Disposable income stabilisers

The COVID-19 pandemic triggered a historic fall in household consumption in 2020. In the euro area, the decline reached 15.4% in Q2 of that year and stood at –8.1% for the year as a whole, with bigger reductions in the countries hardest hit by the first wave of the pandemic. Unlike previous crises, however, the declines in consumption were not accompanied by similar declines in households’ disposable income.

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The evolution of disposable income in the euro area during the pandemic

In 2020, household gross disposable income (GDI) remained virtually unchanged in the euro area compared to the previous year.1,2 This consistency can be explained by the performance of the labour market and the multitude of public programmes introduced to support jobs and household income.

  • 1. GDI includes workers’ wages and capital income (including property income, such as rents, interest income or dividends, gross operating surplus and mixed income), international remittances and publicly-provided social benefits net of income taxes and social security contributions.
  • 2. For comparison, at the height of the financial crisis the euro area’s GDI amassed a decline of 0.9% in Q3 2009.
Automatic stabilisers, income and consumption

Firstly, in the face of an unprecedented of collapse in GDP of 6.8% in 2020, the rise in the unemployment rate was very moderate (going from 7.6% to 8.0%). This was largely thanks to programmes which supported employment income – including some already in place but extended and others created in response to the pandemic – such as furlough schemes, which generally involve a subsidised temporary reduction in working hours (either «partially or in full»).3 In the absence of these measures, it is estimated that the increase in the unemployment rate would have been between 1 and 1.5 pps higher in the EU on average.4 In addition to the programmes aimed at directly supporting employee wages, others were introduced to support self-employed workers and businesses, which indirectly helped protect jobs and incomes. All in all, as the second chart shows, employment incomes in the euro area as a whole fell by just 2%, a relatively small figure compared to the collapse in economic activity. In fact, the third chart shows how the sensitivity of gross income to the fall in GDP has been much lower in this crisis than in the previous major recession.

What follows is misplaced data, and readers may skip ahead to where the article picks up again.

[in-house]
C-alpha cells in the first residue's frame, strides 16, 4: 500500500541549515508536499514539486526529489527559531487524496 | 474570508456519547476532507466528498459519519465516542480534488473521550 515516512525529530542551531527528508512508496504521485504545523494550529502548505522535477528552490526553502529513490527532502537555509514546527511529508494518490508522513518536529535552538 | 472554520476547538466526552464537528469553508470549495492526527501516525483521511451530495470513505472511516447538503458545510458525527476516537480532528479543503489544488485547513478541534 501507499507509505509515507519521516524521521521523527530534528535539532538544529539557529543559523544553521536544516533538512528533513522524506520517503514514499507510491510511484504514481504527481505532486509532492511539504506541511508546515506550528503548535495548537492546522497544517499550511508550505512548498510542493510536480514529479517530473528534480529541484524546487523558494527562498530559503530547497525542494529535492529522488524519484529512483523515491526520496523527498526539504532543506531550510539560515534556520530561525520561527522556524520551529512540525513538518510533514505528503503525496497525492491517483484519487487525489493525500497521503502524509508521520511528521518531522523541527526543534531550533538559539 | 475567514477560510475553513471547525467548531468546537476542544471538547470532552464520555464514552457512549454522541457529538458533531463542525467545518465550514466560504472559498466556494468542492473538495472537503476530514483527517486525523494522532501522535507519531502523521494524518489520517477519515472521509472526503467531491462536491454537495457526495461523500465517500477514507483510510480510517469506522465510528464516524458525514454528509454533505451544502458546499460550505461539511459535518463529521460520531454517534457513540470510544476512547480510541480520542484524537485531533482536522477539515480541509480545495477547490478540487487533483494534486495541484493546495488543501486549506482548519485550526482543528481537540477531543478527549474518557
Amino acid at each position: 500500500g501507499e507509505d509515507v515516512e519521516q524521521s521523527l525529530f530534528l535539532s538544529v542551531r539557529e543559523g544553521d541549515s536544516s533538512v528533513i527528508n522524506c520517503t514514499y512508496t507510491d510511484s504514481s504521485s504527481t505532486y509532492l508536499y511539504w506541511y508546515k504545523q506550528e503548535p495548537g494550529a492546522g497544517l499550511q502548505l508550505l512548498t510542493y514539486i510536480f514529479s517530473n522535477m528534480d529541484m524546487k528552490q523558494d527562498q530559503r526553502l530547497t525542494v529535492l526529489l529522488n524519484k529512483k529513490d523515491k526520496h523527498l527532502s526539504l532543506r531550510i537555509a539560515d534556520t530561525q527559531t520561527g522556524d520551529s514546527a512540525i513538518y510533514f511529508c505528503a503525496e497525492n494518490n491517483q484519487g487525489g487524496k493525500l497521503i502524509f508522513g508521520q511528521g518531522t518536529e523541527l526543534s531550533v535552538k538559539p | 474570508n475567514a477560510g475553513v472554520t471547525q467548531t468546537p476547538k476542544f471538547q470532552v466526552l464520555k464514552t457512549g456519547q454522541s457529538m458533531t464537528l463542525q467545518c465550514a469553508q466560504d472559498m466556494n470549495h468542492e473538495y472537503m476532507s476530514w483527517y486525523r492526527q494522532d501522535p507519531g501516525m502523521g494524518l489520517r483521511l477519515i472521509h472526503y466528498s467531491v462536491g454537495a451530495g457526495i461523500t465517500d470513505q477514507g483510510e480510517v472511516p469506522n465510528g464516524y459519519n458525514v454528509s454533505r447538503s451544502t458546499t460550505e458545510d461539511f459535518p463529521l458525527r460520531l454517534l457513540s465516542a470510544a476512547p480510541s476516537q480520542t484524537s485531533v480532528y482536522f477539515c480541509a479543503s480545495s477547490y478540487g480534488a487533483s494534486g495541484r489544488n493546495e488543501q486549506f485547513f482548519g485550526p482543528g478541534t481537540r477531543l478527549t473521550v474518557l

• 3. Furlough and other temporary workforce reduction schemes have helped to sustain some 50 million jobs in the OECD during the first wave of the pandemic, 10 times more than during the 2009 financial crisis (see OECD, 2020, «Job retention schemes during the COVID-19 lockdown and beyond»). It is therefore clear that the reduction was predominantly in the «intensive margin»: in Q3, the percentage of adults employed in the euro area fell by 1 pp compared to the previous year, while the number of hours worked decreased by around 5 pps.
  • 4. That said, there are significant differences from country to country, and it is estimated that the increase in the unemployment rate could have been as much as 4 pps higher in some countries. See European Commission (2021) «SURE: Taking Stock After Six Months - Report on the European instrument for Temporary Support to mitigate Unemployment Risks in an Emergency (SURE) following the COVID-19 outbreak pursuant to Article 14 of Council Regulation (EU) 2020/672)».
Consumption, disposable income and household support policies
Sensitivity of GDI to GDP change

Secondly, direct public aid (in the form of either grants or the deferral/reduction of taxes and social security contributions) offset the decline in wages at the aggregate level. Major fiscal measures directly aimed at supporting households were implemented. These included both public spending measures – with a large number of social benefits either created or extended to deal with months of turbulence – and taxation measures – mainly temporary measures aimed at giving households a temporary financial lifeline to help them meet unforeseen needs, such as the extension of sick leave benefits, child care allowances and the deferral of tax payments, among others.